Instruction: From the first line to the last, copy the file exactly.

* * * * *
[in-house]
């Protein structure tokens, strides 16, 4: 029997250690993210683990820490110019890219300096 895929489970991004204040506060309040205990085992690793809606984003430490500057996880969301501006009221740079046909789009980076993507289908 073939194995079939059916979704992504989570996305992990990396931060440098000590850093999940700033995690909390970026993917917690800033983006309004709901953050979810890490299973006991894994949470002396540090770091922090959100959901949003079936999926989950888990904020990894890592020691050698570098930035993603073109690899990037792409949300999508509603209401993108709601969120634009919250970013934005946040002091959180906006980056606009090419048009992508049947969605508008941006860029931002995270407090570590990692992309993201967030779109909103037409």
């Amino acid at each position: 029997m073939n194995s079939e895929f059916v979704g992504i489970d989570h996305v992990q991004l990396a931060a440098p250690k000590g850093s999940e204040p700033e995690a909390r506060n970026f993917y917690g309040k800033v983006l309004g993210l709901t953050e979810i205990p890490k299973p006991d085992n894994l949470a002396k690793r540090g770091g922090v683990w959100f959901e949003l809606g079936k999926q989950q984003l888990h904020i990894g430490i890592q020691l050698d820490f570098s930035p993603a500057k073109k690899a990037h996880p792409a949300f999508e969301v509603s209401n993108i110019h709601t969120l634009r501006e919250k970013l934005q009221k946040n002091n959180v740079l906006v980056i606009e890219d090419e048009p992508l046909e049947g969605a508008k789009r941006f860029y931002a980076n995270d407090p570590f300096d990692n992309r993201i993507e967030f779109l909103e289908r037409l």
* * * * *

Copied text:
[in-house]
């Protein structure tokens, strides 16, 4: 029997250690993210683990820490110019890219300096 895929489970991004204040506060309040205990085992690793809606984003430490500057996880969301501006009221740079046909789009980076993507289908 073939194995079939059916979704992504989570996305992990990396931060440098000590850093999940700033995690909390970026993917917690800033983006309004709901953050979810890490299973006991894994949470002396540090770091922090959100959901949003079936999926989950888990904020990894890592020691050698570098930035993603073109690899990037792409949300999508509603209401993108709601969120634009919250970013934005946040002091959180906006980056606009090419048009992508049947969605508008941006860029931002995270407090570590990692992309993201967030779109909103037409």
């Amino acid at each position: 029997m073939n194995s079939e895929f059916v979704g992504i489970d989570h996305v992990q991004l990396a931060a440098p250690k000590g850093s999940e204040p700033e995690a909390r506060n970026f993917y917690g309040k800033v983006l309004g993210l709901t953050e979810i205990p890490k299973p006991d085992n894994l949470a002396k690793r540090g770091g922090v683990w959100f959901e949003l809606g079936k999926q989950q984003l888990h904020i990894g430490i890592q020691l050698d820490f570098s930035p993603a500057k073109k690899a990037h996880p792409a949300f999508e969301v509603s209401n993108i110019h709601t969120l634009r501006e919250k970013l934005q009221k946040n002091n959180v740079l906006v980056i606009e890219d090419e048009p992508l046909e049947g969605a508008k789009r941006f860029y931002a980076n995270d407090p570590f300096d990692n992309r993201i993507e967030f779109l909103e289908r037409l």